I've not seem this thread before and I haven't read all the way through it, however the premiums that silver and gold coins trade at has been an interest of mine for more than 40 years - it was an academic interest of one of my college professors.
It's very difficult to compare premiums over time by saying 12 (or other numbers) X face because most importantly bullion values change frequently and less importantly, there might be a different factor for large denominations against small, or types, or periods. For example, I would expect a larger premium for junk Seated halves
as against junk Barber halves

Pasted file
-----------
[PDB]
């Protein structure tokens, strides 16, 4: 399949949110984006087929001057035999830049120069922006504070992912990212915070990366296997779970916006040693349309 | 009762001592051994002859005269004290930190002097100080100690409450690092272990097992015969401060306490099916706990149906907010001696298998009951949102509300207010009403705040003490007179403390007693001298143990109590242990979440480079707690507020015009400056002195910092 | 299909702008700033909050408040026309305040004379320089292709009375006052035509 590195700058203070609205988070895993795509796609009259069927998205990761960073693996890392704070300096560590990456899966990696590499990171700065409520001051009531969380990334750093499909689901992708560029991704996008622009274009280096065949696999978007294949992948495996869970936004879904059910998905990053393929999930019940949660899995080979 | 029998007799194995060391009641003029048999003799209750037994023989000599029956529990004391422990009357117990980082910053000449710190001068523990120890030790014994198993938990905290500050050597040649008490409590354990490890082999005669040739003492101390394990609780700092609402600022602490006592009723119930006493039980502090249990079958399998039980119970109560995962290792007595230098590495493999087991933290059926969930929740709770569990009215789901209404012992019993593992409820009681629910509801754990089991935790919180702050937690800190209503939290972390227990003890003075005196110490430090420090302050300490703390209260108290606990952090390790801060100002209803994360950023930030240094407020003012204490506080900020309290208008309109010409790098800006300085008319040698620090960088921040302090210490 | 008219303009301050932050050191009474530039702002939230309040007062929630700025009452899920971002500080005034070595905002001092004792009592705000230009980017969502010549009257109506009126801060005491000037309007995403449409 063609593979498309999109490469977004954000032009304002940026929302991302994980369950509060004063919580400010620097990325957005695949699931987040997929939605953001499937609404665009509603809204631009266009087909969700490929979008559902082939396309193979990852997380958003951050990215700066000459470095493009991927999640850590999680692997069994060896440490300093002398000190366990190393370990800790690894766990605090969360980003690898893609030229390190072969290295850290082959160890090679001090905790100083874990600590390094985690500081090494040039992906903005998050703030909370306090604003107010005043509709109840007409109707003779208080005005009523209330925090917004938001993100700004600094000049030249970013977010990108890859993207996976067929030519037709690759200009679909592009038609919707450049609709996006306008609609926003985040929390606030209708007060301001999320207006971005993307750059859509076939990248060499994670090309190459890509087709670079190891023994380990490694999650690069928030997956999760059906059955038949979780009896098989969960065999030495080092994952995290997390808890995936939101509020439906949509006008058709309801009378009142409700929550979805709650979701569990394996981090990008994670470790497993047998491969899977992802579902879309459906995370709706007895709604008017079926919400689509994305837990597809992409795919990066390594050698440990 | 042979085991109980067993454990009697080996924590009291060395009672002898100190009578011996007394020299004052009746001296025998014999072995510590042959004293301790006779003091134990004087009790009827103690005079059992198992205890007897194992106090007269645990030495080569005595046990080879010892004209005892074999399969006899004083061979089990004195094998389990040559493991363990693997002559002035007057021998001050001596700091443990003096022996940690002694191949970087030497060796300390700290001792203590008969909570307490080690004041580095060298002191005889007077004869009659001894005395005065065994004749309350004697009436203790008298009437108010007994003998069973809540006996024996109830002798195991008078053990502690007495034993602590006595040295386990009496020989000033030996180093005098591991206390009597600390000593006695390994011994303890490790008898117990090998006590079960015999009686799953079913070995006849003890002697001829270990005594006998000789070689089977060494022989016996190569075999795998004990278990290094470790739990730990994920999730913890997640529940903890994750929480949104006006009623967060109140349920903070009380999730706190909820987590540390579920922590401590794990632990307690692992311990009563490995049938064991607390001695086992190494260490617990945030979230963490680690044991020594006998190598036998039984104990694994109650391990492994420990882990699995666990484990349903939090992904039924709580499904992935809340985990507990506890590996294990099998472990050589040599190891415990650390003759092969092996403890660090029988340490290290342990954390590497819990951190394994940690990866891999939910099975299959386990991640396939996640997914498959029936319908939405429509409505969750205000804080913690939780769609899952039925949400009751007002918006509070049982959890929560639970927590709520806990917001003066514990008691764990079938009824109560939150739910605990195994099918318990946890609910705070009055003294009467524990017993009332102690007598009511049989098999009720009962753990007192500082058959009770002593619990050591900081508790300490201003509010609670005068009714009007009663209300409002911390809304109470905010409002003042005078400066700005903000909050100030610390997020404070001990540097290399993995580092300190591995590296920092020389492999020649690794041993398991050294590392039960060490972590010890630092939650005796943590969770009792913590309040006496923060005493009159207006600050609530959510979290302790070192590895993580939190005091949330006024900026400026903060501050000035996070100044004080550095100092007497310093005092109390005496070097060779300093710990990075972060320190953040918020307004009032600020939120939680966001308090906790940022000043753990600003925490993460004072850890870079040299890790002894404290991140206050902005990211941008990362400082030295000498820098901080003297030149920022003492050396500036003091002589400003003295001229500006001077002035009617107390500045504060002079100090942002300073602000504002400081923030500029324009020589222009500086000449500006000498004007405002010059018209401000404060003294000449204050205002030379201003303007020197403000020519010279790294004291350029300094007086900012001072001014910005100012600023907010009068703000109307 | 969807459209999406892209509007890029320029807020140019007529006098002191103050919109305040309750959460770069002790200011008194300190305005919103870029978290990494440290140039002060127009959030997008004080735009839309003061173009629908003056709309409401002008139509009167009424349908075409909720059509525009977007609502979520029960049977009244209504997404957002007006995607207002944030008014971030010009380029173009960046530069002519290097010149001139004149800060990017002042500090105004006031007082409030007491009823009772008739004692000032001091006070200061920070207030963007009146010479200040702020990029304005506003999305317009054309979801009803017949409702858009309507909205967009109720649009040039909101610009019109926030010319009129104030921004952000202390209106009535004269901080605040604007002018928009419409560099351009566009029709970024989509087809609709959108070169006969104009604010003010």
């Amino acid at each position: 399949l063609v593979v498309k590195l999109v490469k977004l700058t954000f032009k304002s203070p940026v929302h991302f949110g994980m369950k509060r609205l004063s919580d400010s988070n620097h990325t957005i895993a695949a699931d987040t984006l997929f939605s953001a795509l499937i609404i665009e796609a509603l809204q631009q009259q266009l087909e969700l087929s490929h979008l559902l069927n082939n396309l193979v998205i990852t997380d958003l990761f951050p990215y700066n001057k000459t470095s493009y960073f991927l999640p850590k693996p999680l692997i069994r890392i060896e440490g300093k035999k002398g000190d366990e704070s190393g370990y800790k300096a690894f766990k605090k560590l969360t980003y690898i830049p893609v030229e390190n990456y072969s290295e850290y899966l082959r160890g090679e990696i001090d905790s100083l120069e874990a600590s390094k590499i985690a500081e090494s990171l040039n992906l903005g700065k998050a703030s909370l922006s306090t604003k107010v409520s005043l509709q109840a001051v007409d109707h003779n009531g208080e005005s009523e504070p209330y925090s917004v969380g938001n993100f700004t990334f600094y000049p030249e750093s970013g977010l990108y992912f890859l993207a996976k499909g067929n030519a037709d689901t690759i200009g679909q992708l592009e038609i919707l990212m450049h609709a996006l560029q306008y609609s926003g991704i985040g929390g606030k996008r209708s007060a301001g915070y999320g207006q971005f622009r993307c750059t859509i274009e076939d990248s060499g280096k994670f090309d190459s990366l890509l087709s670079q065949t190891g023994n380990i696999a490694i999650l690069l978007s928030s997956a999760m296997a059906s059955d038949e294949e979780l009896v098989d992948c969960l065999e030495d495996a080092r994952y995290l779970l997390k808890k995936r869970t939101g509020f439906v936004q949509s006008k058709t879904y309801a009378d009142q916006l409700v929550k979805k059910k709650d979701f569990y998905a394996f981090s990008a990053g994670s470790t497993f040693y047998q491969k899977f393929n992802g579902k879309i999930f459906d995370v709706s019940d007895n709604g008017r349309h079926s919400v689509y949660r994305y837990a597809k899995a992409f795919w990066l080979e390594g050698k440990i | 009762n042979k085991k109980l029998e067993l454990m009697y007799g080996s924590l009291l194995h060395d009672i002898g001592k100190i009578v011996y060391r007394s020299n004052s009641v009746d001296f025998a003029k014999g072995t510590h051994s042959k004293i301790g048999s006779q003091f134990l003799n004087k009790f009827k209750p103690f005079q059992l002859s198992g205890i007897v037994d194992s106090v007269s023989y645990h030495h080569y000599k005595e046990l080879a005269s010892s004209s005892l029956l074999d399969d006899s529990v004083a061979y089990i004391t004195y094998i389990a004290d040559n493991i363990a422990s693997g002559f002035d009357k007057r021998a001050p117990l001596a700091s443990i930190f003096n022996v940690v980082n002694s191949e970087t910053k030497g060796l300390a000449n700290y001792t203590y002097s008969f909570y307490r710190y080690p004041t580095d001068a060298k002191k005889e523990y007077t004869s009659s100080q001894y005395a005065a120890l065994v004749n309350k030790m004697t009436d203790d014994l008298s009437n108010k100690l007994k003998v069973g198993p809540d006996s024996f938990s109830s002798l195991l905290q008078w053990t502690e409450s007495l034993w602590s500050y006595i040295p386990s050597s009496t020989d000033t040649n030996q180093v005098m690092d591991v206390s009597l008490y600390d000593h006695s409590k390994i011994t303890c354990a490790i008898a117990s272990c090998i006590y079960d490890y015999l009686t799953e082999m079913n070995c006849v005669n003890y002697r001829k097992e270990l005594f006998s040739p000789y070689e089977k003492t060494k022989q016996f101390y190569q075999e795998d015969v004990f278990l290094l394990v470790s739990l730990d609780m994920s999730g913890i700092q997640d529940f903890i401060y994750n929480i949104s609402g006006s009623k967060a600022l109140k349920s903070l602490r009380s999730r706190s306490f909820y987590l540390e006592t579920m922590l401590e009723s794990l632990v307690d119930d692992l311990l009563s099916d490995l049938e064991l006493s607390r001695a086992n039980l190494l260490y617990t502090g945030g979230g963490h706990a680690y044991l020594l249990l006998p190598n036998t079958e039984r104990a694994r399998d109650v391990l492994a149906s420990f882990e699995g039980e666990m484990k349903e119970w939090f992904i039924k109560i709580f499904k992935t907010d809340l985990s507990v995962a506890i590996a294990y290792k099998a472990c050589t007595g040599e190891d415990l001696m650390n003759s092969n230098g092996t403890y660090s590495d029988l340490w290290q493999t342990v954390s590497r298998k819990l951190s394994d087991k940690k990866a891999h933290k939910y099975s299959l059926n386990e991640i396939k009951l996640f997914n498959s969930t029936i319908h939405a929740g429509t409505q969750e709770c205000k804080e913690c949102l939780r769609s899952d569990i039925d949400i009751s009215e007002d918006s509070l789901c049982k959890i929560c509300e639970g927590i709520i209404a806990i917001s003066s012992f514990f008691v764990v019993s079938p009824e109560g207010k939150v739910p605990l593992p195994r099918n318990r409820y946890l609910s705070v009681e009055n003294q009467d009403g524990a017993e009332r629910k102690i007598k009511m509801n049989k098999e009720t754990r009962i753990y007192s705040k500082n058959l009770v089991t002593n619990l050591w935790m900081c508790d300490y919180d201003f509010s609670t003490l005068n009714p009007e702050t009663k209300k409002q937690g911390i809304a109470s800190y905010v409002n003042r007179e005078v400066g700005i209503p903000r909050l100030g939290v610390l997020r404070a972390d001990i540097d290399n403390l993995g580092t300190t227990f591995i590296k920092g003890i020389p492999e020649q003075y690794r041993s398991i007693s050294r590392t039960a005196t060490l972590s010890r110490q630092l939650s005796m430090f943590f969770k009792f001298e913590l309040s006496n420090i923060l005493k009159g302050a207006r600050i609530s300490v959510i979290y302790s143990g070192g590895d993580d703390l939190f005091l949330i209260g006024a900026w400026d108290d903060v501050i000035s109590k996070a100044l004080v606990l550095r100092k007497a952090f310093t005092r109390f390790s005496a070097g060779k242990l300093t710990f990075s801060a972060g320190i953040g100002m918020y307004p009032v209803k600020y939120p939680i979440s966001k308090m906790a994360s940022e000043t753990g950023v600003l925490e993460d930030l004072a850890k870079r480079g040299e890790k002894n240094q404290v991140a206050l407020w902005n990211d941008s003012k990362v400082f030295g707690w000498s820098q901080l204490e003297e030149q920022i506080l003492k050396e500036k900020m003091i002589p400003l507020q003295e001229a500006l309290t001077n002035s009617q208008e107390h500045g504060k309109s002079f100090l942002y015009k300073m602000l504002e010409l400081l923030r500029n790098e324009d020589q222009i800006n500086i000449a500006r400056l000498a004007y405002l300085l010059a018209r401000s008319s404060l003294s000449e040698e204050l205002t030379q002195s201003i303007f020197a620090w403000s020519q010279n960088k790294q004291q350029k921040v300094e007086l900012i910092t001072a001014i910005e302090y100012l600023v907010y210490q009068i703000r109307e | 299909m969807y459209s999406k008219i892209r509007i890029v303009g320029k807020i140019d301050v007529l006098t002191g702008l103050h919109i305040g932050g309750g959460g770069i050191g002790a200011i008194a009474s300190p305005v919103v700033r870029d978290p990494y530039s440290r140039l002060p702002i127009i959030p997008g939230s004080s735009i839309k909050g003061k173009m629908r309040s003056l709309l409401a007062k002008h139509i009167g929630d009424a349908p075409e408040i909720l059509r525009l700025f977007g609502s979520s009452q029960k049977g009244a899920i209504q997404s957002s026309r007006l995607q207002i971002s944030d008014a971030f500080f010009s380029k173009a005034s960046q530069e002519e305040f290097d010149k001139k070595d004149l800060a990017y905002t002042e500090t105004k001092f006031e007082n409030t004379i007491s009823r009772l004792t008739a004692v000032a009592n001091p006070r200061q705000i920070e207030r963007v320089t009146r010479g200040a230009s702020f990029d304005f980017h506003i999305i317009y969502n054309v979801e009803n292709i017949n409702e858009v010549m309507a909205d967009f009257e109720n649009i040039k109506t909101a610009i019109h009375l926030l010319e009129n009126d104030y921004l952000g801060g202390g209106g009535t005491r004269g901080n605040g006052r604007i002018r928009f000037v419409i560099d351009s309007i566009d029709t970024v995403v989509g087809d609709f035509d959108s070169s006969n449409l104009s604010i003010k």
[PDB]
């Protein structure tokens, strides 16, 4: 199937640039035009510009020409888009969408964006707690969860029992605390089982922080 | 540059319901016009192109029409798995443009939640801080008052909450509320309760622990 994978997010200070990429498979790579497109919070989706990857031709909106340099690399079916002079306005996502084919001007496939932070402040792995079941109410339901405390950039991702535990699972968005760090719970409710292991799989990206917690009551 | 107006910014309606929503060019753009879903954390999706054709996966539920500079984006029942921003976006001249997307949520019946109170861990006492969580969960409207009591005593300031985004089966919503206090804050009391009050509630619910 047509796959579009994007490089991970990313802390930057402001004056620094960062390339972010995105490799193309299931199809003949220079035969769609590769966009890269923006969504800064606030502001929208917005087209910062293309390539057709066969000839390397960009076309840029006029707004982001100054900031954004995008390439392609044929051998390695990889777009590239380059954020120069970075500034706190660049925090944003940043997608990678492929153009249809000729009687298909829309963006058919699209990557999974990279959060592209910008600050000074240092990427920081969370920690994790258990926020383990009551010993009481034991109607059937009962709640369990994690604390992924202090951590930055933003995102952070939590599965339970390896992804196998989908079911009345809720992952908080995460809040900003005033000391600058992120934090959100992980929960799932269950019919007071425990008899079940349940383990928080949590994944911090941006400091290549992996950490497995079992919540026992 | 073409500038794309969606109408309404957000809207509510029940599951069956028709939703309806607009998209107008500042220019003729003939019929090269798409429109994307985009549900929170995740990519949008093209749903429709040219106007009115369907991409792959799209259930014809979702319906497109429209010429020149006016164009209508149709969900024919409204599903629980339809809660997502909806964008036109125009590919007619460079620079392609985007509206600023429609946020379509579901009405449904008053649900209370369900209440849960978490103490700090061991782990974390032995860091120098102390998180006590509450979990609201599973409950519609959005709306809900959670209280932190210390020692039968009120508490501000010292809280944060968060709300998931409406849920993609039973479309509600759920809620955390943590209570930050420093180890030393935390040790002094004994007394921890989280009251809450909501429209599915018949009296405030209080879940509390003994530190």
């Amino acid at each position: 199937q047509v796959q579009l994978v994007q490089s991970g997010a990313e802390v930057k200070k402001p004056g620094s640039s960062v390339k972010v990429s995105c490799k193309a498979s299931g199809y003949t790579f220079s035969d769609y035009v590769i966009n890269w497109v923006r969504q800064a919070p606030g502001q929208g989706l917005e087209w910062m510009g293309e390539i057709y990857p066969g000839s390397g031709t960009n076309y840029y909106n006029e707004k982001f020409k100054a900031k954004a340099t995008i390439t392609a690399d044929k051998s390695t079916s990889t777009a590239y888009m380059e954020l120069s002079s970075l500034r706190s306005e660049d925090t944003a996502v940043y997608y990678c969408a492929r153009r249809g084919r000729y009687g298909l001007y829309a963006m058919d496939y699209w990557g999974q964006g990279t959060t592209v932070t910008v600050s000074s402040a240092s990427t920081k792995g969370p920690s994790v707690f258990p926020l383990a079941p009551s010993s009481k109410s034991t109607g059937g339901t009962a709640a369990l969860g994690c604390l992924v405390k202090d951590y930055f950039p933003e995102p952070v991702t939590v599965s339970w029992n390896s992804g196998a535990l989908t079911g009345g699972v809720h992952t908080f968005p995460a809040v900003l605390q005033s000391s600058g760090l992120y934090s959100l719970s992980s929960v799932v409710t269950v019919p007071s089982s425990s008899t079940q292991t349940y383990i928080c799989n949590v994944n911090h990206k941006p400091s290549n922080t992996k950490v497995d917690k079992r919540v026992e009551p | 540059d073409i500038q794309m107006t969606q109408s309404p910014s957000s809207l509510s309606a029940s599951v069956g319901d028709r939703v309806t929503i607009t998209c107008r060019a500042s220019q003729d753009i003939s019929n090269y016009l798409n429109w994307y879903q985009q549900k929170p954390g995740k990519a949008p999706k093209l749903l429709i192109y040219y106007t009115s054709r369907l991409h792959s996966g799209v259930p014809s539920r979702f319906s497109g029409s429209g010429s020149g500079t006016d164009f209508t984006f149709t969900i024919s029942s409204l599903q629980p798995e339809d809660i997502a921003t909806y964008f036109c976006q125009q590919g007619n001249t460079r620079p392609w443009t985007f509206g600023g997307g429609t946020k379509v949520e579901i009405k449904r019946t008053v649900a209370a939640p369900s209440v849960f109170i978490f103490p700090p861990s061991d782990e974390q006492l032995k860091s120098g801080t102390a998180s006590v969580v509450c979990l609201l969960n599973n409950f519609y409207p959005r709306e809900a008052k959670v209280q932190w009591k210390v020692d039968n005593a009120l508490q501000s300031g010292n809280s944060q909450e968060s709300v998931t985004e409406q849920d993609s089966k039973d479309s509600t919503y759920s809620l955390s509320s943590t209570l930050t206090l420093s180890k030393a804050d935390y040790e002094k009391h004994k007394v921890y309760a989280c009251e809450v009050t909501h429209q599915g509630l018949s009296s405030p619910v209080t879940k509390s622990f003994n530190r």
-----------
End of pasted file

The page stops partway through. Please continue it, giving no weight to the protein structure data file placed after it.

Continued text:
If future posters could quote percentage premium over melt (ignoring melting costs), I think we would all find that much more useful.
I've got the impression that junk silver in USA and Germany quite often trades under melt but that's never the case in the UK.
My notes about UK silver from 2015 say that junk Georgian (probably exclusively George III and George IV), William IV, and Edward VII, silver trades at 2 X melt, junk Victorian silver trades at 50% over melt, large junk George V/VI silver (halfcrowns and florins) trade at 20% over melt, small junk George V/VI silver (shillings, sixpences, threepences) trade at 10% over melt.
I'm not familiar with current trends.
Life Fellow, Royal Numismatic Society
My wants list: http://goccf.com/t/283145
Edited by Pertinax
07/26/2020 5:10 pm